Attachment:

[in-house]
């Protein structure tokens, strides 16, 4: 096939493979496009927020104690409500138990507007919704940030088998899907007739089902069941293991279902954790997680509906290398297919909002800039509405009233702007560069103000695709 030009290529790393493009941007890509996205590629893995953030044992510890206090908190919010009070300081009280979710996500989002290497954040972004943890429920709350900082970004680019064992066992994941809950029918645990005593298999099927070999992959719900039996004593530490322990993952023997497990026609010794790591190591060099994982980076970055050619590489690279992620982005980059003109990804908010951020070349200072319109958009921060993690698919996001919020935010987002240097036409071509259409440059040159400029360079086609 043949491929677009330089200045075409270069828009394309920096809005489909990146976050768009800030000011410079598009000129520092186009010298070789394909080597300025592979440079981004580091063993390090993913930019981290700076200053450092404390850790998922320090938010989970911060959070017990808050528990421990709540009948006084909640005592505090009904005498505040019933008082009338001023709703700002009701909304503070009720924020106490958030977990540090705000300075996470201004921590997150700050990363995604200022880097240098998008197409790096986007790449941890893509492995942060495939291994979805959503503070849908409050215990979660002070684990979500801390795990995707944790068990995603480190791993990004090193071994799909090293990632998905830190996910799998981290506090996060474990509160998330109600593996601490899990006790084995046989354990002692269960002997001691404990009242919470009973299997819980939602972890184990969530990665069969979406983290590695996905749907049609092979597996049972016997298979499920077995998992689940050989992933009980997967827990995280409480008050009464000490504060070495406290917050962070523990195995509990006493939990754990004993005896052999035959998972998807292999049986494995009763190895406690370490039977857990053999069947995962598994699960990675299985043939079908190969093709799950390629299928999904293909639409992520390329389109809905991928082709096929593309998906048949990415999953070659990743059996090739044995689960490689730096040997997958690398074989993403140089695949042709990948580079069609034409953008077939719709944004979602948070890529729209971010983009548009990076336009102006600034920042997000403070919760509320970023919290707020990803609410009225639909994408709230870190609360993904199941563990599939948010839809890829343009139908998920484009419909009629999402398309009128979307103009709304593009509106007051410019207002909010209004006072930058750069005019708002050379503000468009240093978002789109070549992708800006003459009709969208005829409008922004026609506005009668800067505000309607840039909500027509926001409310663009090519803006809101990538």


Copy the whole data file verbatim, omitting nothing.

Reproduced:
[in-house]
């Protein structure tokens, strides 16, 4: 096939493979496009927020104690409500138990507007919704940030088998899907007739089902069941293991279902954790997680509906290398297919909002800039509405009233702007560069103000695709 030009290529790393493009941007890509996205590629893995953030044992510890206090908190919010009070300081009280979710996500989002290497954040972004943890429920709350900082970004680019064992066992994941809950029918645990005593298999099927070999992959719900039996004593530490322990993952023997497990026609010794790591190591060099994982980076970055050619590489690279992620982005980059003109990804908010951020070349200072319109958009921060993690698919996001919020935010987002240097036409071509259409440059040159400029360079086609 043949491929677009330089200045075409270069828009394309920096809005489909990146976050768009800030000011410079598009000129520092186009010298070789394909080597300025592979440079981004580091063993390090993913930019981290700076200053450092404390850790998922320090938010989970911060959070017990808050528990421990709540009948006084909640005592505090009904005498505040019933008082009338001023709703700002009701909304503070009720924020106490958030977990540090705000300075996470201004921590997150700050990363995604200022880097240098998008197409790096986007790449941890893509492995942060495939291994979805959503503070849908409050215990979660002070684990979500801390795990995707944790068990995603480190791993990004090193071994799909090293990632998905830190996910799998981290506090996060474990509160998330109600593996601490899990006790084995046989354990002692269960002997001691404990009242919470009973299997819980939602972890184990969530990665069969979406983290590695996905749907049609092979597996049972016997298979499920077995998992689940050989992933009980997967827990995280409480008050009464000490504060070495406290917050962070523990195995509990006493939990754990004993005896052999035959998972998807292999049986494995009763190895406690370490039977857990053999069947995962598994699960990675299985043939079908190969093709799950390629299928999904293909639409992520390329389109809905991928082709096929593309998906048949990415999953070659990743059996090739044995689960490689730096040997997958690398074989993403140089695949042709990948580079069609034409953008077939719709944004979602948070890529729209971010983009548009990076336009102006600034920042997000403070919760509320970023919290707020990803609410009225639909994408709230870190609360993904199941563990599939948010839809890829343009139908998920484009419909009629999402398309009128979307103009709304593009509106007051410019207002909010209004006072930058750069005019708002050379503000468009240093978002789109070549992708800006003459009709969208005829409008922004026609506005009668800067505000309607840039909500027509926001409310663009090519803006809101990538």